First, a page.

position corresponding to the cam flat 22 engaged with lip 18 shown
in FIGS. 12a and 12b, as aforedescribed and being defined as the
initial volume of the gas receiving chamber as defined previously
and a final volume which is reduced by the difference in position
between the first position and the second position.
In operation the syringe body 14 would be attached to the pump
module 12 and rotated into the position corresponding to the first
cam flat 22 being engaged with indent 25; wherein the filled syringe
would remain in such position until time for actual activation by
a patient. At this time the syringe body 14 would be rotated relative
to the pump module 12 thereby causing the radial extension 18 to
engage the first cam flat 22. At this time the radial stop 97 associated
with the syringe body 14 would engage cup 80 shown in FIG. 10
and effect the linear translation of the cup as aforedescribed.
Simultaneously, translatable gasket or o-ring seal 75 shown in
FIG. 6 would move down annular wall 100 thereby reducing the volume
of the gas receiving chamber 110 and increasing the pressure therein.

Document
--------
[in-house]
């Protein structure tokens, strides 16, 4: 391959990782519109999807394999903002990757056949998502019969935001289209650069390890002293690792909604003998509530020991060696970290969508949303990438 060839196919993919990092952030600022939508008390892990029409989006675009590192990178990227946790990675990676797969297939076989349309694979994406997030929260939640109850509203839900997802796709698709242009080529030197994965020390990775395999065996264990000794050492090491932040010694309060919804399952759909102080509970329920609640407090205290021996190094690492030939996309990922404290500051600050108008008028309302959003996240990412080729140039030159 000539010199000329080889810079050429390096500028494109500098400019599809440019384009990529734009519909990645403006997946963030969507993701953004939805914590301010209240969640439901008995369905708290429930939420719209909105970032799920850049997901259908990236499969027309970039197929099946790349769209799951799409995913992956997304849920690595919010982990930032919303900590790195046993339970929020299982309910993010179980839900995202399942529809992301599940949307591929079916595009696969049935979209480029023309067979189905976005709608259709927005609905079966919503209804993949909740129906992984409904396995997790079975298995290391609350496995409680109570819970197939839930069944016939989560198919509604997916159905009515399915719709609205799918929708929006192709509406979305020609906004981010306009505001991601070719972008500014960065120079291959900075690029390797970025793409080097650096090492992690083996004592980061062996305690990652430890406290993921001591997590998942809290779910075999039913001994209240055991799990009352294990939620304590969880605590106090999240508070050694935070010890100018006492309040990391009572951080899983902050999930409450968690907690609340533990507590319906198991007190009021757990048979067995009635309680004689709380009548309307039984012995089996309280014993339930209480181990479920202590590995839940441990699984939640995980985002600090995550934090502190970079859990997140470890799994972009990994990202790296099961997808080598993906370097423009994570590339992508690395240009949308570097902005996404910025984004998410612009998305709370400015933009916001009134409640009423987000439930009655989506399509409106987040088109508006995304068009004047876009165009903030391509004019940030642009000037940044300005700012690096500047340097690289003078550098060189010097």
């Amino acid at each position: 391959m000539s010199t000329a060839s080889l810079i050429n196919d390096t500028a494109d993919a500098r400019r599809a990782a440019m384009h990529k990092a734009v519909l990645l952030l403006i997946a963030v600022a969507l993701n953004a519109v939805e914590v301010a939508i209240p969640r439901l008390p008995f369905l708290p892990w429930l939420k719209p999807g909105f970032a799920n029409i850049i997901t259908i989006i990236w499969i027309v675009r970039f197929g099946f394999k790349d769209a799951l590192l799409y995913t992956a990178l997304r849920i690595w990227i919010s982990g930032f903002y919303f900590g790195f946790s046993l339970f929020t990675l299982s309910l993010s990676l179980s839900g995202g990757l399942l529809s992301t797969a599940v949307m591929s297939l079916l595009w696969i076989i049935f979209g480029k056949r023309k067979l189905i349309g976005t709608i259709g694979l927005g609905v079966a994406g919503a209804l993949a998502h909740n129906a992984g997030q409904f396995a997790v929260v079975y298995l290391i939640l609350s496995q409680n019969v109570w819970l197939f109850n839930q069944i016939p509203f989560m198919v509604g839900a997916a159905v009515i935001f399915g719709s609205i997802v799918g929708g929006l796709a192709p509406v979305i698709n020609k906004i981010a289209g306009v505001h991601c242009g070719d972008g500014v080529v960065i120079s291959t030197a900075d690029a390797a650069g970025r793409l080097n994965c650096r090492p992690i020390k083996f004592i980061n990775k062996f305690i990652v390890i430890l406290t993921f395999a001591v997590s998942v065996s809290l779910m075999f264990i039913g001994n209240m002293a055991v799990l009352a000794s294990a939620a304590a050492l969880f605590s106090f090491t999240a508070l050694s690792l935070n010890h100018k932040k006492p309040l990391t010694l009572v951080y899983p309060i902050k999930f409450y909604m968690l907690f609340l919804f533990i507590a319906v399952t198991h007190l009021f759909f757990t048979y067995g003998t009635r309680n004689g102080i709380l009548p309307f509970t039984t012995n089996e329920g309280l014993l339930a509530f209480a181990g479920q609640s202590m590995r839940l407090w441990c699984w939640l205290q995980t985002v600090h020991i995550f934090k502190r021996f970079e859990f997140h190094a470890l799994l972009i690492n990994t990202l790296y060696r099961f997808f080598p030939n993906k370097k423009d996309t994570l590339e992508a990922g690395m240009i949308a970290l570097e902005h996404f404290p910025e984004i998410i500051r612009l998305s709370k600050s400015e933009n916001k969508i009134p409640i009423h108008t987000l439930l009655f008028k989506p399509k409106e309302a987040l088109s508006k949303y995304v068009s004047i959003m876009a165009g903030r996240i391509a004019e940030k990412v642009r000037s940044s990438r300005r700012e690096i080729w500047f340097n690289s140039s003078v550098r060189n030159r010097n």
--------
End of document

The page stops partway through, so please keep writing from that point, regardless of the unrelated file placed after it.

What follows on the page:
Simultaneous thereto, the toothed perforating member 60 best seen
in FIG. 11 would puncture the perforatable seal or cover 86 and
release the charge transfer medium from the reservoir 82 and affect
a transfer of such medium through the charge transfer medium transfer
blotter 88 to the electrochemical cell 54.
As seen in FIGS. 12a and 12b, the aft edge of the syringe body
14 includes an aperture 96 wherein the aperture 96 defined by syringe
body 14 further defines a first radial angle associated therewith,
wherein the first radial angle 98 is operative to provide an initial
seat for translatable gasket or o-ring 75. Afore the fist radial
angle 98 is the annular wall 100 and a second diameter reducing
annular ramp 90 is operative to reduce the syringe body diameter
to a final dimension operative to provide a sliding mate with syringe
plunger assembly 99.
As shown in FIGS. 2 and 6 syringe plunger assembly 99 displays
a two piece construction wherein the aft plunger body 210 is substantially
a stepped cylinder defining an aft extension operative to eliminate
tilt of the plunger body 210 within the syringe barrel 14. Mounted
on plunger body 210 is a forward cylindrical retaining ring 212
wherein the ring 212 has a slightly smaller external radial dimension
than the aft section 210A of the syringe plunger body 210. Best
seen in FIG. 5 located in the interstice between the cylindrical
retaining member 212 and the aft extension of the syringe plunger